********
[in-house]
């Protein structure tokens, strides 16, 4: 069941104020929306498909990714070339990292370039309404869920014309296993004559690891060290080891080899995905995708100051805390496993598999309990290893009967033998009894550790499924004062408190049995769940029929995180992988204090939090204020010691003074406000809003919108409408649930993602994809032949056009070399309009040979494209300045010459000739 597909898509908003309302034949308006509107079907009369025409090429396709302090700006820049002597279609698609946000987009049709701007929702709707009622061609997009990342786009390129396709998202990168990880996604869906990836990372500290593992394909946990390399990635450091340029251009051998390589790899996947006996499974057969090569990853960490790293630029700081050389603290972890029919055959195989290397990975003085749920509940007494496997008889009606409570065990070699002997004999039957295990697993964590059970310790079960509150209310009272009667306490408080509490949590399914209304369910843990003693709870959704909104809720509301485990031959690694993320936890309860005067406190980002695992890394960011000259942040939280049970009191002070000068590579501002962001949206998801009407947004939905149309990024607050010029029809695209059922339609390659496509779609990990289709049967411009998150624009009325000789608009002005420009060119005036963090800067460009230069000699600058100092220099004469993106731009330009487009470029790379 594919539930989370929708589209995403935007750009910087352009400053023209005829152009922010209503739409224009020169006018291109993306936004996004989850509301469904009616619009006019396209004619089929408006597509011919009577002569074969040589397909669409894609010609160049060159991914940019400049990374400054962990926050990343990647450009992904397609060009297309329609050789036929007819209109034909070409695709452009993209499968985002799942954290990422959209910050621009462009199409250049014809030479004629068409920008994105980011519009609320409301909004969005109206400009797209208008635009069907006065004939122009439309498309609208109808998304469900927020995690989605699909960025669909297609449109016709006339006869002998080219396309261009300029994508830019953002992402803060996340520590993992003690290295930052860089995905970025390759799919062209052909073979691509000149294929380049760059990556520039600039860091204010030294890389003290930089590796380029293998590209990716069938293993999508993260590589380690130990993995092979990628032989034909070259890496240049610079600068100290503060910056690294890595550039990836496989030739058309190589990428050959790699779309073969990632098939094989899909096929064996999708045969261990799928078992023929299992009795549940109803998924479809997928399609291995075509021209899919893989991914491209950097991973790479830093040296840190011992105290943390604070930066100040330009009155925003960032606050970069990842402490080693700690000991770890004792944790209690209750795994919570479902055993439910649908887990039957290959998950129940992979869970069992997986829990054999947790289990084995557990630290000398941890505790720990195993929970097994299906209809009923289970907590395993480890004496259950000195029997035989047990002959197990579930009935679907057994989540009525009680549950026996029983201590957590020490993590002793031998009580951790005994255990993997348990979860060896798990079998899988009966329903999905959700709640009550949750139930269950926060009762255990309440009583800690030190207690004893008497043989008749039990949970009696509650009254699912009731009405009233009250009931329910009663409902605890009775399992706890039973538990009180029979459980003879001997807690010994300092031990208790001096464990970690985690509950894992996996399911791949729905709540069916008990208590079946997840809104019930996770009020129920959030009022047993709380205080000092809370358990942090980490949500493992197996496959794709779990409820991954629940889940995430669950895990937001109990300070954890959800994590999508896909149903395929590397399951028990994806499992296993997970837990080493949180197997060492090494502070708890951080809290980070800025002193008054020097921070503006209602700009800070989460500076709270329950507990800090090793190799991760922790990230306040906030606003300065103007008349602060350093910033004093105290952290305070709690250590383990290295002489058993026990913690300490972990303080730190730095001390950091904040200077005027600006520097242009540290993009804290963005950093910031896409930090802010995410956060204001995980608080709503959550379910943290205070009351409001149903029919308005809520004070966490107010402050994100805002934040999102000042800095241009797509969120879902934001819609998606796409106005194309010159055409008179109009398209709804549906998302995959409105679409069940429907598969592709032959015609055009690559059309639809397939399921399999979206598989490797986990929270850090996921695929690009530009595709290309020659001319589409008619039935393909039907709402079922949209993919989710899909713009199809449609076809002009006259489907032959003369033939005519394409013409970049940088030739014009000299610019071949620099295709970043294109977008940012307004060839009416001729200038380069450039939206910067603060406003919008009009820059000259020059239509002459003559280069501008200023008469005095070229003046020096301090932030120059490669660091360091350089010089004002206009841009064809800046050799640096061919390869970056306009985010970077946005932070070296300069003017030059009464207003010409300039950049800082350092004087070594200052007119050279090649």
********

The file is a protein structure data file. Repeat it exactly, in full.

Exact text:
[in-house]
């Protein structure tokens, strides 16, 4: 069941104020929306498909990714070339990292370039309404869920014309296993004559690891060290080891080899995905995708100051805390496993598999309990290893009967033998009894550790499924004062408190049995769940029929995180992988204090939090204020010691003074406000809003919108409408649930993602994809032949056009070399309009040979494209300045010459000739 597909898509908003309302034949308006509107079907009369025409090429396709302090700006820049002597279609698609946000987009049709701007929702709707009622061609997009990342786009390129396709998202990168990880996604869906990836990372500290593992394909946990390399990635450091340029251009051998390589790899996947006996499974057969090569990853960490790293630029700081050389603290972890029919055959195989290397990975003085749920509940007494496997008889009606409570065990070699002997004999039957295990697993964590059970310790079960509150209310009272009667306490408080509490949590399914209304369910843990003693709870959704909104809720509301485990031959690694993320936890309860005067406190980002695992890394960011000259942040939280049970009191002070000068590579501002962001949206998801009407947004939905149309990024607050010029029809695209059922339609390659496509779609990990289709049967411009998150624009009325000789608009002005420009060119005036963090800067460009230069000699600058100092220099004469993106731009330009487009470029790379 594919539930989370929708589209995403935007750009910087352009400053023209005829152009922010209503739409224009020169006018291109993306936004996004989850509301469904009616619009006019396209004619089929408006597509011919009577002569074969040589397909669409894609010609160049060159991914940019400049990374400054962990926050990343990647450009992904397609060009297309329609050789036929007819209109034909070409695709452009993209499968985002799942954290990422959209910050621009462009199409250049014809030479004629068409920008994105980011519009609320409301909004969005109206400009797209208008635009069907006065004939122009439309498309609208109808998304469900927020995690989605699909960025669909297609449109016709006339006869002998080219396309261009300029994508830019953002992402803060996340520590993992003690290295930052860089995905970025390759799919062209052909073979691509000149294929380049760059990556520039600039860091204010030294890389003290930089590796380029293998590209990716069938293993999508993260590589380690130990993995092979990628032989034909070259890496240049610079600068100290503060910056690294890595550039990836496989030739058309190589990428050959790699779309073969990632098939094989899909096929064996999708045969261990799928078992023929299992009795549940109803998924479809997928399609291995075509021209899919893989991914491209950097991973790479830093040296840190011992105290943390604070930066100040330009009155925003960032606050970069990842402490080693700690000991770890004792944790209690209750795994919570479902055993439910649908887990039957290959998950129940992979869970069992997986829990054999947790289990084995557990630290000398941890505790720990195993929970097994299906209809009923289970907590395993480890004496259950000195029997035989047990002959197990579930009935679907057994989540009525009680549950026996029983201590957590020490993590002793031998009580951790005994255990993997348990979860060896798990079998899988009966329903999905959700709640009550949750139930269950926060009762255990309440009583800690030190207690004893008497043989008749039990949970009696509650009254699912009731009405009233009250009931329910009663409902605890009775399992706890039973538990009180029979459980003879001997807690010994300092031990208790001096464990970690985690509950894992996996399911791949729905709540069916008990208590079946997840809104019930996770009020129920959030009022047993709380205080000092809370358990942090980490949500493992197996496959794709779990409820991954629940889940995430669950895990937001109990300070954890959800994590999508896909149903395929590397399951028990994806499992296993997970837990080493949180197997060492090494502070708890951080809290980070800025002193008054020097921070503006209602700009800070989460500076709270329950507990800090090793190799991760922790990230306040906030606003300065103007008349602060350093910033004093105290952290305070709690250590383990290295002489058993026990913690300490972990303080730190730095001390950091904040200077005027600006520097242009540290993009804290963005950093910031896409930090802010995410956060204001995980608080709503959550379910943290205070009351409001149903029919308005809520004070966490107010402050994100805002934040999102000042800095241009797509969120879902934001819609998606796409106005194309010159055409008179109009398209709804549906998302995959409105679409069940429907598969592709032959015609055009690559059309639809397939399921399999979206598989490797986990929270850090996921695929690009530009595709290309020659001319589409008619039935393909039907709402079922949209993919989710899909713009199809449609076809002009006259489907032959003369033939005519394409013409970049940088030739014009000299610019071949620099295709970043294109977008940012307004060839009416001729200038380069450039939206910067603060406003919008009009820059000259020059239509002459003559280069501008200023008469005095070229003046020096301090932030120059490669660091360091350089010089004002206009841009064809800046050799640096061919390869970056306009985010970077946005932070070296300069003017030059009464207003010409300039950049800082350092004087070594200052007119050279090649």